Tending the Side

When a senior officer or official formally visits a ship of the Navy, he or she is normally "piped over the side" by a boatswain's mate and a number of sideboys corresponding to the visitor's rank as shown on the table of honors.  This process is a ritual throwback to the days when coming aboard a ship meant either climbing up a rope ladder or being hoisted aboard in a boatswain's chair.  Sideboys were mustered to assist if necessary in pulling the visitor bodily over the side.  The tale goes that the more senior the officer, the greater the weight to be lifted, and accordingly the more sideboys mustered.  Sideboys were first formally prescribed in the U.S. Navy by the 1843 Rules and Regulations, but had clearly been provided from the very birth of the service.

Well before the visiting dignitary arrives, the boatswain's mate of the watch sounds the call "Pass the word" over the shipboard loudspeaker system, known as the 1MC, and passes the word "Lay to the quarterdeck the sideboys." The sideboys line up facing each other in two rows, with the boatswain's mate positioned behind the outboard sideboy in the forward row.  The boatswain's mate then pipes "Alongside," timing it to end when the boat reaches the foot of the accommodation ladder or the car arrives at the shore end of the brow.  When the visitor's head appears at the level of the quarterdeck (or when he reaches a designated point on the brow or accommodation ladder), the boatswain's mate begins piping "Over the Side" and he, the sideboys, and all other persons on the quarterdeck salute.  If the boatswain's mate uses his right hand to hold the call (pipe), he may salute left-handed.  The piping continues until the visitor has passed between the two rows of sideboys and is greeted by the officer of the deck; salutes are held throughout, as well as through any musical honors and gun salute that may be rendered.  The  process is repeated in reverse when the visitor departs, with the boatswain's mate piping "Over the Side" as the guest passes through the sideboys and "Away" as his boat or vehicle gets under way.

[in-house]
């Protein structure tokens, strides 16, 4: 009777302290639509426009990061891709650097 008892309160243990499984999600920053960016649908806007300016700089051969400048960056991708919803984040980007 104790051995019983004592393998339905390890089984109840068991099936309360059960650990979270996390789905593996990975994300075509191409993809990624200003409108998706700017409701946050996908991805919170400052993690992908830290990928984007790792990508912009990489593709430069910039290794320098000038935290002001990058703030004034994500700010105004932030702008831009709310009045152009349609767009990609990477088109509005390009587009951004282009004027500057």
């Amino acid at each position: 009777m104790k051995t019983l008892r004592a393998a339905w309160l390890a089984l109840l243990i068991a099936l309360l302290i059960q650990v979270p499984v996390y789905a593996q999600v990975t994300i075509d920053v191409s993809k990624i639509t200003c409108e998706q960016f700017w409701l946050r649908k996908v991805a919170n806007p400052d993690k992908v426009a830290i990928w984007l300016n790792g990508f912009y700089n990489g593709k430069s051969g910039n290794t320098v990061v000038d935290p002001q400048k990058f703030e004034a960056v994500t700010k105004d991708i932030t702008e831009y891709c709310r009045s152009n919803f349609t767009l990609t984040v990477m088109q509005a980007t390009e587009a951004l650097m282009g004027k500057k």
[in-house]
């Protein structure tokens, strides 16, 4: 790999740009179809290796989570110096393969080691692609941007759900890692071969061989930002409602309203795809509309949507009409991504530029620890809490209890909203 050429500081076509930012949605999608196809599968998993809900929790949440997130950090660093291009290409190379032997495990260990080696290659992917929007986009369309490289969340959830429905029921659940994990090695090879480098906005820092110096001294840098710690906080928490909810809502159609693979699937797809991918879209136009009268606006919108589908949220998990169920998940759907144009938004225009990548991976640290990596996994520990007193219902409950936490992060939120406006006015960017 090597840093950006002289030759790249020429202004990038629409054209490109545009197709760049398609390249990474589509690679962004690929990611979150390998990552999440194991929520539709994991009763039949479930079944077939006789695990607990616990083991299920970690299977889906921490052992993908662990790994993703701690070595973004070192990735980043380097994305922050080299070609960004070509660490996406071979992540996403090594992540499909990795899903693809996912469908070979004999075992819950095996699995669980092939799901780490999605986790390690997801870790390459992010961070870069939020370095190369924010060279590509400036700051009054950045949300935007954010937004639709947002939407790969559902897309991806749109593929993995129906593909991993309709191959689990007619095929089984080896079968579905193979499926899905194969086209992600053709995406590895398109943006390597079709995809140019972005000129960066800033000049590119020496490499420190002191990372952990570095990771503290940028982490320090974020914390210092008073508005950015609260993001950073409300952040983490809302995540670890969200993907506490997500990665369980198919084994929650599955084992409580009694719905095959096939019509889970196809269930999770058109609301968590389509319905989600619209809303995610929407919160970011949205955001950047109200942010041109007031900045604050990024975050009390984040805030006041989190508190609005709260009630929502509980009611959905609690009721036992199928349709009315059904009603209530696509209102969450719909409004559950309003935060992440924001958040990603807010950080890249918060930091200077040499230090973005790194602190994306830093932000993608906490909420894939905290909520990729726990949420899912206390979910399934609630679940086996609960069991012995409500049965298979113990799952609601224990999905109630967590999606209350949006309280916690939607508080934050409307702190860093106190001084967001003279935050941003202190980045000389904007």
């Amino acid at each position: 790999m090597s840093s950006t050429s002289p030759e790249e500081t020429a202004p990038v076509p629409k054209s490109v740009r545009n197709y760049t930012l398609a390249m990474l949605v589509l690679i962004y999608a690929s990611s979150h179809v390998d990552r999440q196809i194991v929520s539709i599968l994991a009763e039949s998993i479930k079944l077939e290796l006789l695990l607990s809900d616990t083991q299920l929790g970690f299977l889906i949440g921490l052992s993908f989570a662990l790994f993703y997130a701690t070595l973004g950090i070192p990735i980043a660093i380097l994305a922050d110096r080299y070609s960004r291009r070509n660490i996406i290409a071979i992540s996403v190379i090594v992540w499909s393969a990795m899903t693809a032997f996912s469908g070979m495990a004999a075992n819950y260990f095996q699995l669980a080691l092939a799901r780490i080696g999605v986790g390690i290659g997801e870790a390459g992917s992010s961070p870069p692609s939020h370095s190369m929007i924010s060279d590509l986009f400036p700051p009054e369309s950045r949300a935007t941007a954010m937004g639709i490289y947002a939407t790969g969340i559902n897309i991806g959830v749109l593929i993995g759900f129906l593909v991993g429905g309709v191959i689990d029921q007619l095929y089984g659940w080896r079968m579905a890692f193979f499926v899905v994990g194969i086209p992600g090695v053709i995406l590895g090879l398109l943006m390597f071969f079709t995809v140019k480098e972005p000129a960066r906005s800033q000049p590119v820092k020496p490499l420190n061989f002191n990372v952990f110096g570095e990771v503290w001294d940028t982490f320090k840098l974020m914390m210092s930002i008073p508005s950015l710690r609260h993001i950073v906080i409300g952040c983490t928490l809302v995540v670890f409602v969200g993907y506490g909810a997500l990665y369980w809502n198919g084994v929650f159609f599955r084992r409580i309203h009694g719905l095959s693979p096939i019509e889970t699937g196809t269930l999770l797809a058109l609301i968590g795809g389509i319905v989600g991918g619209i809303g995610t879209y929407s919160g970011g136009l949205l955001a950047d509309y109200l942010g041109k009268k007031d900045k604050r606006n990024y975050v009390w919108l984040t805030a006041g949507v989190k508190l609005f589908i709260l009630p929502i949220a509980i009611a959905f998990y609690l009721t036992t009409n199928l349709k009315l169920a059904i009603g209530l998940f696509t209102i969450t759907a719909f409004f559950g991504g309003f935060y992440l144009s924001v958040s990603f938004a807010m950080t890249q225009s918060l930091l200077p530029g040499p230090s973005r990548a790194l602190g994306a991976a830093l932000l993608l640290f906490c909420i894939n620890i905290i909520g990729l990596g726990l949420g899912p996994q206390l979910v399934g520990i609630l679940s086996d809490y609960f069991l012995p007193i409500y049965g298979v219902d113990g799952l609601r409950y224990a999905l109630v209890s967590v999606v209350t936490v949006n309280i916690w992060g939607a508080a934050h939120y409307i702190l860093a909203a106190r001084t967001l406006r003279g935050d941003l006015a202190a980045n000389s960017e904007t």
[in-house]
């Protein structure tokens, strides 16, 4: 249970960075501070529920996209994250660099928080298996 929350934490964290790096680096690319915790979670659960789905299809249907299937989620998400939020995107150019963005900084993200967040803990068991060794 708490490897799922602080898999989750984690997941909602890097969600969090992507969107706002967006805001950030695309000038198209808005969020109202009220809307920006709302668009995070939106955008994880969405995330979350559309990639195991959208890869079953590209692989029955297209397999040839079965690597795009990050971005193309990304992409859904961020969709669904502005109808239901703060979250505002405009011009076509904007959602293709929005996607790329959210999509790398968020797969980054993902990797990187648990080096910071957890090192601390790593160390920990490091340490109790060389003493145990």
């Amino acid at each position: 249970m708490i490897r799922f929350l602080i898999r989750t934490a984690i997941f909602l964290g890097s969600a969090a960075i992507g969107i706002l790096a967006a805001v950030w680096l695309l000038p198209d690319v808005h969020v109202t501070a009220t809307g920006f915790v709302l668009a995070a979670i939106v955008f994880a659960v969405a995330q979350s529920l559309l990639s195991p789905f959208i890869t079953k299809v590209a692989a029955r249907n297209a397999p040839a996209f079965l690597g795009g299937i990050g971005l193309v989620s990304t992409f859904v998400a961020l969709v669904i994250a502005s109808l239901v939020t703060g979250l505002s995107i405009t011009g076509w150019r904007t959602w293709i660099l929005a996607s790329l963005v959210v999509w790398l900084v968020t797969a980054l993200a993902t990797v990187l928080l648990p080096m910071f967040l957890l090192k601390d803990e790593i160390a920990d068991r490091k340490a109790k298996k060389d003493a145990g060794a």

Musical Honors